Please join us for the 2021 Law Review Symposium
The University of Chicago Law Review will showcase a diverse range of empirical, theoretical, and legal perspectives about the problems of urban violence as illuminated by the case of Chicago. Scholars from across the country will present divergent theories about the causes of violence along with potential responses and confront questions that include:
- Why does urban violence arise and persist?
- How does it relate to larger socioeconomic dynamics of concentrated and intractable poverty?
- What have we learned from decades of massive investments in policing and incarceration, as opposed to noncarceral policy instruments?
- What are the costs, particularly to historically marginalized groups, of the decision to use coercive rather than supportive interventions?
- How have initiatives from within communities changed the patterns or stakes of violence?
Opening Remarks and Introduction
Thomas J. Miles, Dean, University of Chicago Law School
Caroline Veniero, Symposium Editor, University of Chicago Law Review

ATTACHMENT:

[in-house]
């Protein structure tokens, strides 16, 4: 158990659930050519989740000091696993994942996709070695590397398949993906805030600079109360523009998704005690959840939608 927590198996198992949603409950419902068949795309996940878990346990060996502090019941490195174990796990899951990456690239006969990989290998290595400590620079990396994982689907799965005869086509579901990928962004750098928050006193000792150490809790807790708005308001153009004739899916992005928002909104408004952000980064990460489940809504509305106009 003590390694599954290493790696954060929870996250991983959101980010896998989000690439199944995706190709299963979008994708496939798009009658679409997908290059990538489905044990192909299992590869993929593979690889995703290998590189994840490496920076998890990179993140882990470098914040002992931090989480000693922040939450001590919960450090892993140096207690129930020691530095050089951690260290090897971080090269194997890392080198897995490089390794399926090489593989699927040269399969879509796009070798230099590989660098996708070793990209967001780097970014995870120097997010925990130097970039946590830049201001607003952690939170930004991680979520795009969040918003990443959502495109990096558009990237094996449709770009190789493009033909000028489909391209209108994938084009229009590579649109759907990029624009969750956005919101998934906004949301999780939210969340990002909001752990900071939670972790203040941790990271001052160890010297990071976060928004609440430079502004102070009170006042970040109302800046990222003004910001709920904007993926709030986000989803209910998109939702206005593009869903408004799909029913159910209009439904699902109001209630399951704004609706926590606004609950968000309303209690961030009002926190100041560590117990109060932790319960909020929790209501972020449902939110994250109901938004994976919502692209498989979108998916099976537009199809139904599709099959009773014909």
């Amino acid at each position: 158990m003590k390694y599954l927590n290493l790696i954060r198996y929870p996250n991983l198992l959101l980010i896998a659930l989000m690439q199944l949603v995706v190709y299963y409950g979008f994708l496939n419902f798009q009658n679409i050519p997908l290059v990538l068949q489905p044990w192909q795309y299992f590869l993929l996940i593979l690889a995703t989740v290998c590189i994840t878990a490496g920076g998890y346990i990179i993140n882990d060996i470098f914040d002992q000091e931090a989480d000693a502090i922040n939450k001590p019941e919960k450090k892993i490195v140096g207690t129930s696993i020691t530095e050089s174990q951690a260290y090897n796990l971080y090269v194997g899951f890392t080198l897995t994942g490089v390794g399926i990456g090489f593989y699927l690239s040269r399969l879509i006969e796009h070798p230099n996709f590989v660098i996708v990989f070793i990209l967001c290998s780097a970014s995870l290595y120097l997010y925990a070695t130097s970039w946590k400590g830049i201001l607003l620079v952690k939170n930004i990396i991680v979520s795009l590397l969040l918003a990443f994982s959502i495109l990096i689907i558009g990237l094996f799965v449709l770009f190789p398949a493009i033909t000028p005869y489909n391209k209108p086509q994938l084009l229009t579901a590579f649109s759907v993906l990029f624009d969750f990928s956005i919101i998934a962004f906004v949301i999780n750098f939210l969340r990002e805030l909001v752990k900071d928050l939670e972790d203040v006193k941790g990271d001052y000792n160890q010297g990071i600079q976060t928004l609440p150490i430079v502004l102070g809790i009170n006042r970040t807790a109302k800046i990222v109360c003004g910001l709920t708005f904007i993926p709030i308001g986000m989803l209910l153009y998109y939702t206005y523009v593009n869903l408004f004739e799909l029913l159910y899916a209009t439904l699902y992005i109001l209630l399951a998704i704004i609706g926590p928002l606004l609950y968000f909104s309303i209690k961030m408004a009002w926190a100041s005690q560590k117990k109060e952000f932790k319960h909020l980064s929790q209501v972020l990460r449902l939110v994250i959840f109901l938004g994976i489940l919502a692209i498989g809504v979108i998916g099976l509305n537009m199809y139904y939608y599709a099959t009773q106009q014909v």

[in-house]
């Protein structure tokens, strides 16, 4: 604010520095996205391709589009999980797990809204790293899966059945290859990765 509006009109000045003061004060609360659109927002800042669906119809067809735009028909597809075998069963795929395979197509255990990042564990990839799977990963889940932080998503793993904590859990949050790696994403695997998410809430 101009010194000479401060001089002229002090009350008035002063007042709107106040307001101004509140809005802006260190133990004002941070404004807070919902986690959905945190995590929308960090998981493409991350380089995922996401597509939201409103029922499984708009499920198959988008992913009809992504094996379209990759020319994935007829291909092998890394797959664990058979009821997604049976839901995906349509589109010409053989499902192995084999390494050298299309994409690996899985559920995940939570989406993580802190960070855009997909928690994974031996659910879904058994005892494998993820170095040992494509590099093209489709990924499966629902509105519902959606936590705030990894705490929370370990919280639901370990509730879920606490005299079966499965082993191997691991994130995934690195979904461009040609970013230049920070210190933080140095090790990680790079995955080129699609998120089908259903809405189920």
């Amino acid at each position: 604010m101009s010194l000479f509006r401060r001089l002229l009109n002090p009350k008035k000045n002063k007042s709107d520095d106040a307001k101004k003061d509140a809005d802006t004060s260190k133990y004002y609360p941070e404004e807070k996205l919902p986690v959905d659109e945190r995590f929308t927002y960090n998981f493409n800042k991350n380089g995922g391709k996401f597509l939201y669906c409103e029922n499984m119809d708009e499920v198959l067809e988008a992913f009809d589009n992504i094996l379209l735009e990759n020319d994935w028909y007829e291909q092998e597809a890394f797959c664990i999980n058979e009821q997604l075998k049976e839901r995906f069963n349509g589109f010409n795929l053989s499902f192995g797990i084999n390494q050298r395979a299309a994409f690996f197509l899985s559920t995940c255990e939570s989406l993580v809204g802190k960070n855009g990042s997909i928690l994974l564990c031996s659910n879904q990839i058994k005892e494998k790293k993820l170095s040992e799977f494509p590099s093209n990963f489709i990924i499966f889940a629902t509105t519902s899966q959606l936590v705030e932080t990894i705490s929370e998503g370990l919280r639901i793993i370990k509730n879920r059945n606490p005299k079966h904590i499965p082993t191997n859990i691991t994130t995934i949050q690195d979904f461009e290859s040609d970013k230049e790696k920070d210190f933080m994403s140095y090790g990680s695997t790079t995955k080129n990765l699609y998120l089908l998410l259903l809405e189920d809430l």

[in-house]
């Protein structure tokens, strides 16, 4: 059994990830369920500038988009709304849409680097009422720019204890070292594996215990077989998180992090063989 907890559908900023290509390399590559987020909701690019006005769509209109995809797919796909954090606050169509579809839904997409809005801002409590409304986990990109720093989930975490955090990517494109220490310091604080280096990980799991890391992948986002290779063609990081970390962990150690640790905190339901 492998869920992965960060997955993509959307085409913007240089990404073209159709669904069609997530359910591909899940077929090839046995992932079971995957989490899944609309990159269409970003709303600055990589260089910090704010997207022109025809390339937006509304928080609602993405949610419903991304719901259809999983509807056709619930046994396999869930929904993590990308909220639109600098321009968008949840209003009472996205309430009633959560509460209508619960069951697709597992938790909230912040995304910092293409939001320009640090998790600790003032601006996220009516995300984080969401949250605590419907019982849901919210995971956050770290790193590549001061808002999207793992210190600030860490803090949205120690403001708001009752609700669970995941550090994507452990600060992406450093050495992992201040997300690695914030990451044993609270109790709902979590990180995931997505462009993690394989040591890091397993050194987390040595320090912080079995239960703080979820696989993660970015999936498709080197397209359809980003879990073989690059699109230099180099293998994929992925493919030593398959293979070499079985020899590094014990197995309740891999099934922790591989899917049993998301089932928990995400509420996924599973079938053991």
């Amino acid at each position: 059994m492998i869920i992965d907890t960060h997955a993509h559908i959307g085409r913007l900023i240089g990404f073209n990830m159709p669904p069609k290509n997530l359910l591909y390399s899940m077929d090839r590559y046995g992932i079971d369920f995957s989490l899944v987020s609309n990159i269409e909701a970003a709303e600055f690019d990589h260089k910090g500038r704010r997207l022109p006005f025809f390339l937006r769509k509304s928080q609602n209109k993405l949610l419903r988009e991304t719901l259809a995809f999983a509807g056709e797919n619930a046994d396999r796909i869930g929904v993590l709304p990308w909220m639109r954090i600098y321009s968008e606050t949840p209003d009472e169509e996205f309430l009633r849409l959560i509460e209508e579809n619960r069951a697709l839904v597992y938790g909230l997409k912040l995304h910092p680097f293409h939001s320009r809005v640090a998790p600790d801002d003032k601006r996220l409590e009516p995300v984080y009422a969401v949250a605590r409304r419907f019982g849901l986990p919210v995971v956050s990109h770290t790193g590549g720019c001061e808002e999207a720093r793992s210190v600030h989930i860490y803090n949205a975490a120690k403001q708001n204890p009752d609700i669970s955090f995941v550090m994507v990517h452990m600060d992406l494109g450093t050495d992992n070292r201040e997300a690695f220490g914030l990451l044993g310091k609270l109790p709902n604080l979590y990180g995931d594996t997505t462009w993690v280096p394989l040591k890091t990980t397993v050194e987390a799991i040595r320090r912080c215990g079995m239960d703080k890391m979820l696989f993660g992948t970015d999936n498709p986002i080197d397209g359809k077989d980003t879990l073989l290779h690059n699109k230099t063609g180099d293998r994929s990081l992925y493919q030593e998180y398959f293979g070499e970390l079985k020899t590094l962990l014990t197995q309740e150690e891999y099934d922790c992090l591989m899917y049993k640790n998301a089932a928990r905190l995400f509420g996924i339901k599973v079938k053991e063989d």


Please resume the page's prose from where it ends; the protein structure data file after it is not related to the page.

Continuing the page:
Panel 1: What Causes Violence?: A Multidisciplinary Approach
Moderator, Aziz Huq, University of Chicago Law School
- Abolition and Violence, Allegra McLeod, Georgetown Univ. School of Law
- Crime and Punishment in Chicago: The Enduring Neighborhood Effect in Times of Social Change, Robert Sampson, Harvard University
- Patrick Sharkey, Princeton University
10:45 AM: Break
Panel 2: Policing and the Prospects of Reform
Moderator, Richard McAdams, University of Chicago Law School
- Territorial Policing in Black Neighborhoods, Elise Boddie, Rutgers Law School
- Police Monopoly and Misuse of Data During Chicago Homicide Waves, Robert Vargas, University of Chicago
- Prospects for Reform? The Collapse of Community Policing in Chicago, Wesley Skogan, Northwestern University
12:30 PM: Break
12:45–1:15PM: Social lunch
Panel 3: City Limits?: How Municipal Governments Can (and Can't) Address the Root Causes of Violence
Moderator, John Rappaport, University of Chicago Law School
- Evaluating Policing’s Contributions to Urban Violence
Aziz Huq, University of Chicago Law School
Alex Chohlas Wood, Stanford University
Sharad Goel, Stanford University
Amy Shoemaker, Stanford University
- Killing Me Softly: The Structural Violence of School Segregation, Latoya Baldwin-Clark, UCLA School of Law
- Cities, Preemption, and the Statutory Second Amendment, Joseph Blocher, Duke Law School
Please register in advance for this symposium: